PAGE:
Bank Earnings Buoy Wall Street
U.S. stock markets are higher today after sharp sell-offs across the board last week.
Tuesday, January 19, 2016 - 00:00
Strong results from the investment bank Morgan Stanley have given financial stocks a lift. Near midday, the Dow Jones Industrial Average was up 0.63% and the S&P 500 was up 0.57%, while the Nasdaq composite index gained 0.36%.
Today Delta Air Lines kicked off the airline industry’s earnings season. Investors had been looking forward to the airlines’ results almost as much as passengers have come to dread flying some airlines. Investors were not disappointed. Delta reported a bigger fourth-quarter profit, citing falling fuel prices. Delta expects fuel to be even less expensive in the first quarter of 2016.
In the immediate aftermath of the news, Delta shares rose 3.5%. Analysts have forecast that all three of America’s main carriers – American, Delta and United – will all report record annual profits, based on the price of fuel being roughly half of what it was two years ago. Jet fuel makes up around 30% of airline operations costs. Other factors buoying the airline sector are recovering economic growth and flat air fares – this, however, is a point of contention with consumer groups. There appear to be dark clouds amassing as a Department of Justice investigation starts to look into alleged price rigging between the big three airlines. A cover story in this week’sBloomberg Businessweek titled “United’s Quest to Be Less Awful” hasn’t helped matters, but may not deter investors.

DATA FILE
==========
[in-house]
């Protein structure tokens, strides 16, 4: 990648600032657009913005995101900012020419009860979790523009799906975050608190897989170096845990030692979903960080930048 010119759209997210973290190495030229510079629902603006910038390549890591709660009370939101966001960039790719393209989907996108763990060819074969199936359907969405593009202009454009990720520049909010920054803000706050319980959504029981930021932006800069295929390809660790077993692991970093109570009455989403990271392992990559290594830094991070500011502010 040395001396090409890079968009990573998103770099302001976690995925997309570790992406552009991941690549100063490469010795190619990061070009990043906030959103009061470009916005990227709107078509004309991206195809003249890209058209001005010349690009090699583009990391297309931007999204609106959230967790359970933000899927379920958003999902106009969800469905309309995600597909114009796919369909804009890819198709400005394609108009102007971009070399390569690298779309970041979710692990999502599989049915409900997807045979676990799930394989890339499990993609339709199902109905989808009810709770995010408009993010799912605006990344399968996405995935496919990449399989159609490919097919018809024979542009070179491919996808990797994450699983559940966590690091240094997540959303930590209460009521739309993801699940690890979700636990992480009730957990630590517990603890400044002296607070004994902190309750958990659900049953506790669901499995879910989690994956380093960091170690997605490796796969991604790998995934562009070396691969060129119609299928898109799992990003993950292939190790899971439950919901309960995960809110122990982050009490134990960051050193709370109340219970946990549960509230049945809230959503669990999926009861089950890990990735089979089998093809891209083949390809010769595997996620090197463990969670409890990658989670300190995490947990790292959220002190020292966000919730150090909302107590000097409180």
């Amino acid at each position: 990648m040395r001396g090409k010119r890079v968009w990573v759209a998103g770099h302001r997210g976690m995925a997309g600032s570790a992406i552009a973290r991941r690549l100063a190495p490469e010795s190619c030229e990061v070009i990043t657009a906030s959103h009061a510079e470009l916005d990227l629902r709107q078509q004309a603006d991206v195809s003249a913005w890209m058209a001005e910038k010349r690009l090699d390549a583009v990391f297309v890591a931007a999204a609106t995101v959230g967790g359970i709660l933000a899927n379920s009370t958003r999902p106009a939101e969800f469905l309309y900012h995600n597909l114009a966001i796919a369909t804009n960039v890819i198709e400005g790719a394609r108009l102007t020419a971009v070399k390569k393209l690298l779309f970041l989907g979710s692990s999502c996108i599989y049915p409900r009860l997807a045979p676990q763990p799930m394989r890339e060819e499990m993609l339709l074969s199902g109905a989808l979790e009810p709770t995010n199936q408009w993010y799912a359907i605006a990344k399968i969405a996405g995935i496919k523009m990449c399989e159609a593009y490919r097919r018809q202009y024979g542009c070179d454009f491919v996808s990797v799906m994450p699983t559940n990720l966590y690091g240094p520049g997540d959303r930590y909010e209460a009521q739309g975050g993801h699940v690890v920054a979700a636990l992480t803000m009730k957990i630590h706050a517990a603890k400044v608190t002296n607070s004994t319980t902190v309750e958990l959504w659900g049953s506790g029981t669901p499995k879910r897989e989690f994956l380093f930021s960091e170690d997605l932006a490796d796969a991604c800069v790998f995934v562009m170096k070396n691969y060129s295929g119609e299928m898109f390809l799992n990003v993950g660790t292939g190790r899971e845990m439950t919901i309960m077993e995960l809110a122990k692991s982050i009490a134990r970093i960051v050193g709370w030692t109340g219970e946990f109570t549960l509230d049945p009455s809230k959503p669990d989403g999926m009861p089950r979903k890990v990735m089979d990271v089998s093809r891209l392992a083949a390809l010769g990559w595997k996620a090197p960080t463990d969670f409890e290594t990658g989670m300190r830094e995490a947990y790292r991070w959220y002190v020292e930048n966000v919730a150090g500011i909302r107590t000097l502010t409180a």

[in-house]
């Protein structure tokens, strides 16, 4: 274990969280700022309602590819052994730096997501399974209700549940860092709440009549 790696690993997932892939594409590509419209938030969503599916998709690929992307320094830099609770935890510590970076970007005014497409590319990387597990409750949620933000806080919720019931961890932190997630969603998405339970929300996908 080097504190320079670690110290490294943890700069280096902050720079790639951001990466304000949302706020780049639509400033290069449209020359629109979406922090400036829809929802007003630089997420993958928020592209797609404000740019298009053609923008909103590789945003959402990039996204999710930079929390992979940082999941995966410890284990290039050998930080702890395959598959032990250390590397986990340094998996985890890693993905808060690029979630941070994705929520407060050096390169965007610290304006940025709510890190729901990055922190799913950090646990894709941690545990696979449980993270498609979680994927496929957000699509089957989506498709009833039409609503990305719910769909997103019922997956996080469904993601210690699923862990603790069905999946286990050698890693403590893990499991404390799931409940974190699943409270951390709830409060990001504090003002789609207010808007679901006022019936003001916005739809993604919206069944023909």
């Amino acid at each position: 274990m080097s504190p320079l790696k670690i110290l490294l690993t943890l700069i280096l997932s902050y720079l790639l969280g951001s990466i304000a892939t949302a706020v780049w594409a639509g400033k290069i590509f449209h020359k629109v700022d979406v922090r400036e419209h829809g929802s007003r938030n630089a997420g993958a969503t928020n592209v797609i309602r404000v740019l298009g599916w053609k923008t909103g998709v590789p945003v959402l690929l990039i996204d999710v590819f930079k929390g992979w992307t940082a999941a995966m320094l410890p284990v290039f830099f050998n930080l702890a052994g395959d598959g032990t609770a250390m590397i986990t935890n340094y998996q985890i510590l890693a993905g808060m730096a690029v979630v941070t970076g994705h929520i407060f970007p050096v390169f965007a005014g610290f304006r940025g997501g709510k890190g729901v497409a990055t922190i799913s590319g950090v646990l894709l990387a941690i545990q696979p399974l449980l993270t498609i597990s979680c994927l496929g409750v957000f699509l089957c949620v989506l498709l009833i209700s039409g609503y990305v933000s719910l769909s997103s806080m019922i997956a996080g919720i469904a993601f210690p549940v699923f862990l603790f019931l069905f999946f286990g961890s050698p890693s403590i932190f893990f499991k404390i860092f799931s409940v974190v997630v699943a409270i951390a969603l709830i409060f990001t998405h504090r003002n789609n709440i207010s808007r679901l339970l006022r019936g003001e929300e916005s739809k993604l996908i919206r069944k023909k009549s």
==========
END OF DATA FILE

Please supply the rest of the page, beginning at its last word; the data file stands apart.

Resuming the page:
In global news, European stocks snapped a three-day decline, rising for the first time since they entered a bear market last week. All 19 industry groups climbed, with commodity producers and energy companies leading gains.
Today also marks the start of the annual World Economic Forum in Davos. This year’s theme is the “fourth industrial revolution,” futurist code for accelerating technological change. The more than 2500 attendees will have much to discuss including Iran, Trump’s rise in the polls, the oil sector’s woes, and China’s slowdown perhaps being linked to the inevitable change from industrial to service economy. Iranian President Hassan Rouhani spoke to a packed auditorium at the gathering, a first for an Iranian leader, in an effort to normalize relations with Western countries, saying, “Come and visit Iran to see the investment opportunities." Iran’s oil is once again for sale, but with the already glutted market, Iran must diversify its economy and win new economic partners.
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